Last year I wrote about a few strategies for decreasing costs in the operating room.  Since being in fellowship operating many days per week, I’ve come up with a new idea, this time a bit more radical. In Freakonomics, Leavitt and Dubner posit that in all things, human beings respond to incentives.  If you want to understand human behavior, all you have to do is identify the incentives that drive ...

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It is almost impossible for me to believe that my views on primary care in the United States have changed so radically in fifty years.  When I graduated from medical school in 1961, I was determined to become a primary care doctor. I completed residencies in both medicine and pediatrics to prepare for a career as a general physician in rural Vermont. That dream was put on hold by an ...

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My 6-year-old son is really farsighted, and I had no idea. I completely missed it. To be fair to me and my husband, the ophthalmologist (the esteemed and wonderful Dr. Hunter of Children’s Hospital Boston) said that Liam was compensating really well. And until his yearly checkup last month, he had been passing vision tests (which mostly test for nearsightedness). But in retrospect, there were signs we didn’t pay attention to. ...

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"I estimate these changes to your charting work flow will take only five minutes." Five minutes is fine if it happens for only one patient. But when it is multiplied by as many as forty patients in a day, the multiples get impressive. Five minutes x forty patients = 200 minutes (more than 1.5 hours a day). Minor five-minute changes to administrative charting requirements aren't so minor, especially when you add more ...

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"Traveling makes one modest – you see what a tiny place you occupy in the world. " -Gustave Flaubert We have come to Kenya, expecting to work outside of our "comfort zones." Our patient has arrived from miles away, riding on the back of her husband’s bicycle. She has an enlarging, bleeding mass growing off of the side of her neck. There are no pathologists available, so we are uncertain what kind of tumor ...

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The American public seems to consider cancer and cardiovascular disease in diametrically opposing ways. Cancer evokes the threat of relentless, painful suffering and whatever medical science can do to delay the judgement day is appreciated. Therapeutic regimens may involve disfiguring operations, prolonged toxic irradiation and chemotherapeutic agents that may be beneficial if they do not kill you first. Response to treatment of limited incidence and duration are accepted and deemed beneficial. ...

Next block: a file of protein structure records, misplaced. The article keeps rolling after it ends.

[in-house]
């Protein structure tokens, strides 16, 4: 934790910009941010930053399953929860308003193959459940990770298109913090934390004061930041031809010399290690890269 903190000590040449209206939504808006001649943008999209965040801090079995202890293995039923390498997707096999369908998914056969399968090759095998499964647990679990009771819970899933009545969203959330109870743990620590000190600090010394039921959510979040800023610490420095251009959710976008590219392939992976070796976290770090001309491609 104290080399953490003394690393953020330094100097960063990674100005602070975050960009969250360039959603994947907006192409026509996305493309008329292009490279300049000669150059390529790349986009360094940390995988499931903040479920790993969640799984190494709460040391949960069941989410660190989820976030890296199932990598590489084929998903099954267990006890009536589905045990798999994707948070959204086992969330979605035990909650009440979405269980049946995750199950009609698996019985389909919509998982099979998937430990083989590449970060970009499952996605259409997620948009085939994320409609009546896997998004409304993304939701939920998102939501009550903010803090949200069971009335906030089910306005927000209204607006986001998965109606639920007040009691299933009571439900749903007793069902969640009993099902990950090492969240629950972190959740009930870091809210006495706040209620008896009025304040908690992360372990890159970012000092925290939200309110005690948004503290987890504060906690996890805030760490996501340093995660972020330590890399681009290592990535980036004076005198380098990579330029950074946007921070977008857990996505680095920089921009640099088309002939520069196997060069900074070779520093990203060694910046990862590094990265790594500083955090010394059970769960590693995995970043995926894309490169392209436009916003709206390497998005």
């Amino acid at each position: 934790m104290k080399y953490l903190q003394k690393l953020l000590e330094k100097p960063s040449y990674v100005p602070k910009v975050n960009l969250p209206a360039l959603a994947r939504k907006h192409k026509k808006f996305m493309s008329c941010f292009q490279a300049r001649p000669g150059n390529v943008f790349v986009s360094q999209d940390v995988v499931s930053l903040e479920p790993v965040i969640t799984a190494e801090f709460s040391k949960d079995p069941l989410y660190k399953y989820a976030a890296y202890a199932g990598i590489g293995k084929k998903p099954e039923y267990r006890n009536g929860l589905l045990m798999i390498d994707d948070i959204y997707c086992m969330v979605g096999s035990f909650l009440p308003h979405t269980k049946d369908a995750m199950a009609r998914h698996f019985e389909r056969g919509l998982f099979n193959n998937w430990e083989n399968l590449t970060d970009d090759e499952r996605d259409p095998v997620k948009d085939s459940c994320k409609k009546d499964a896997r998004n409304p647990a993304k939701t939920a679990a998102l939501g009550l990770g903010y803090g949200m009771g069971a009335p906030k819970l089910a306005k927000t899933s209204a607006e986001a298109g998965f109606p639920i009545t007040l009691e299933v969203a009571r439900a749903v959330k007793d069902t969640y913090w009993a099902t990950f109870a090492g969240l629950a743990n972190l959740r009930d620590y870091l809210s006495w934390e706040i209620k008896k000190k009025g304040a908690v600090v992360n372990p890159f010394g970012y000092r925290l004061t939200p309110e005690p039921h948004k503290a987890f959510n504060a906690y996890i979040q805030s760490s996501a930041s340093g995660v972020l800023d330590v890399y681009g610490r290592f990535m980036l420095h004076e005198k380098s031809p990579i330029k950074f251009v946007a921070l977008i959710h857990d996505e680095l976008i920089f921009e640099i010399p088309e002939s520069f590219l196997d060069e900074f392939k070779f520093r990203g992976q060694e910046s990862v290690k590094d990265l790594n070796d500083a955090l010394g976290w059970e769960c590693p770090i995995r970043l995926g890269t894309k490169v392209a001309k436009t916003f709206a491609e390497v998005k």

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As I walked up the stairs I thought about the history of the building I was about to enter. Although the foundation was the same, almost everything else had changed. The hallways were updated. The patient rooms decked out with comfortable furniture and fancy televisions. I even marveled at the bathroom as I answered nature's calling. I could have been in a fancy hotel. Yes. Things were different than when I ...

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No matter how quickly you tried to switch the television channel lately, you probably couldn’t escape the trial of Dr. Conrad Murray or avoid hearing about propofol, an anesthesia drug that can be fatally easy to use. What you may not have heard is that the American people just dodged a serious threat to their anesthesia care, and most don’t know how near a miss it was. The Centers for Medicare and ...

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Today, during my psychiatry rotation, a very grateful patient confronted my attending and thanked him profusely for saving him. The patient had been severely depressed and was at his wit's end before they met. The doctor listened to him, analyzed his situation, and came up with a plan to help which included involving the patient' family as well as using proper medication. The patient had a great response to this ...

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I was at the Walter Reed National Medical Center where I get medical care as a retired naval officer, and decided to use my time between medical appointments to get a much needed haircut. I walked into the barber shop, took a number, and sat down to await my turn. The three chairs were occupied by young men getting haircuts. Their chests and lower bodies were covered with long blue aprons to protect them from the ...

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